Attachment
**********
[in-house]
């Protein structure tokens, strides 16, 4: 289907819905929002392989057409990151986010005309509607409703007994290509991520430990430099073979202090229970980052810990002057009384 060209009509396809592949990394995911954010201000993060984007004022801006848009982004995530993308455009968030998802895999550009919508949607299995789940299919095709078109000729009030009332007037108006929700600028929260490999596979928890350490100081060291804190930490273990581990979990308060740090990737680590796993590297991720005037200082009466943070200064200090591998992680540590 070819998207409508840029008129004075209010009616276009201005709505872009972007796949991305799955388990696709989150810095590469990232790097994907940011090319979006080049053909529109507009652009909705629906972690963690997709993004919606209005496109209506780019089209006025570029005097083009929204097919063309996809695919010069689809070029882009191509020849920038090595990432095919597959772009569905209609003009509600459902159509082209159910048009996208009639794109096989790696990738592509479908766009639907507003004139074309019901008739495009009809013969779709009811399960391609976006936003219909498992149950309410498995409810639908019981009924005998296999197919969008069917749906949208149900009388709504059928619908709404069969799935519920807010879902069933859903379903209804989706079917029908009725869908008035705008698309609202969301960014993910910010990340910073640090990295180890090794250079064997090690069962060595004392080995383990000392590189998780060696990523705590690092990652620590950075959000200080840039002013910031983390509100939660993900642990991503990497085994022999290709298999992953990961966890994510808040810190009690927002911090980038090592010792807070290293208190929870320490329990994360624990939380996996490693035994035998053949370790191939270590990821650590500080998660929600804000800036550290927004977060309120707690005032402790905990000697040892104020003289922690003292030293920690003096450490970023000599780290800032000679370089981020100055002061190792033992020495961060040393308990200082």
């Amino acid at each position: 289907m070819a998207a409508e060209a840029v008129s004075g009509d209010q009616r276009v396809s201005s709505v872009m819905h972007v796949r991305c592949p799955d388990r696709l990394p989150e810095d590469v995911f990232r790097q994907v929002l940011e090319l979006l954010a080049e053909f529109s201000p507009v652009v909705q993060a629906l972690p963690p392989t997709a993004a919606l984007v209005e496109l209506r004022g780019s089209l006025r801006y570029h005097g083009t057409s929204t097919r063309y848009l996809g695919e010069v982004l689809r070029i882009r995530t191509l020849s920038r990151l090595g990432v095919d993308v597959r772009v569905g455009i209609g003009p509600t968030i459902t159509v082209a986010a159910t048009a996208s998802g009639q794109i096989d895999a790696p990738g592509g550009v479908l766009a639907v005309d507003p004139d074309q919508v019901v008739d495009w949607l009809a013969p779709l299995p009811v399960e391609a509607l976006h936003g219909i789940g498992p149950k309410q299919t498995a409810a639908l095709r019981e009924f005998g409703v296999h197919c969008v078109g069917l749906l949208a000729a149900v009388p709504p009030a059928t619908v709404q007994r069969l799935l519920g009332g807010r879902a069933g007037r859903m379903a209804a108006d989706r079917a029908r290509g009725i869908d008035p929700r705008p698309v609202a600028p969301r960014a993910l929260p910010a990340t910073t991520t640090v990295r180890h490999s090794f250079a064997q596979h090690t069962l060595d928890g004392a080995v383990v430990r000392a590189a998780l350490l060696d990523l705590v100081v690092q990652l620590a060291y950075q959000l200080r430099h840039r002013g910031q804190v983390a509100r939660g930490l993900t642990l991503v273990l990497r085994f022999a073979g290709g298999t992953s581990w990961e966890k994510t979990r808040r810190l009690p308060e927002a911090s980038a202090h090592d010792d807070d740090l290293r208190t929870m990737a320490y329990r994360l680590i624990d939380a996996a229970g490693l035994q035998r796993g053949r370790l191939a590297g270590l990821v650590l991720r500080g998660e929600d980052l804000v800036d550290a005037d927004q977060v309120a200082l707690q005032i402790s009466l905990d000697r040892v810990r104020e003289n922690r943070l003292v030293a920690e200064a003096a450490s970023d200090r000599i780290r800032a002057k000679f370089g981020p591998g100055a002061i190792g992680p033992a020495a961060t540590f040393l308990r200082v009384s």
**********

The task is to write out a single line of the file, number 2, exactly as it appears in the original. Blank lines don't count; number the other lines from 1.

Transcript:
């Protein structure tokens, strides 16, 4: 289907819905929002392989057409990151986010005309509607409703007994290509991520430990430099073979202090229970980052810990002057009384 060209009509396809592949990394995911954010201000993060984007004022801006848009982004995530993308455009968030998802895999550009919508949607299995789940299919095709078109000729009030009332007037108006929700600028929260490999596979928890350490100081060291804190930490273990581990979990308060740090990737680590796993590297991720005037200082009466943070200064200090591998992680540590 070819998207409508840029008129004075209010009616276009201005709505872009972007796949991305799955388990696709989150810095590469990232790097994907940011090319979006080049053909529109507009652009909705629906972690963690997709993004919606209005496109209506780019089209006025570029005097083009929204097919063309996809695919010069689809070029882009191509020849920038090595990432095919597959772009569905209609003009509600459902159509082209159910048009996208009639794109096989790696990738592509479908766009639907507003004139074309019901008739495009009809013969779709009811399960391609976006936003219909498992149950309410498995409810639908019981009924005998296999197919969008069917749906949208149900009388709504059928619908709404069969799935519920807010879902069933859903379903209804989706079917029908009725869908008035705008698309609202969301960014993910910010990340910073640090990295180890090794250079064997090690069962060595004392080995383990000392590189998780060696990523705590690092990652620590950075959000200080840039002013910031983390509100939660993900642990991503990497085994022999290709298999992953990961966890994510808040810190009690927002911090980038090592010792807070290293208190929870320490329990994360624990939380996996490693035994035998053949370790191939270590990821650590500080998660929600804000800036550290927004977060309120707690005032402790905990000697040892104020003289922690003292030293920690003096450490970023000599780290800032000679370089981020100055002061190792033992020495961060040393308990200082």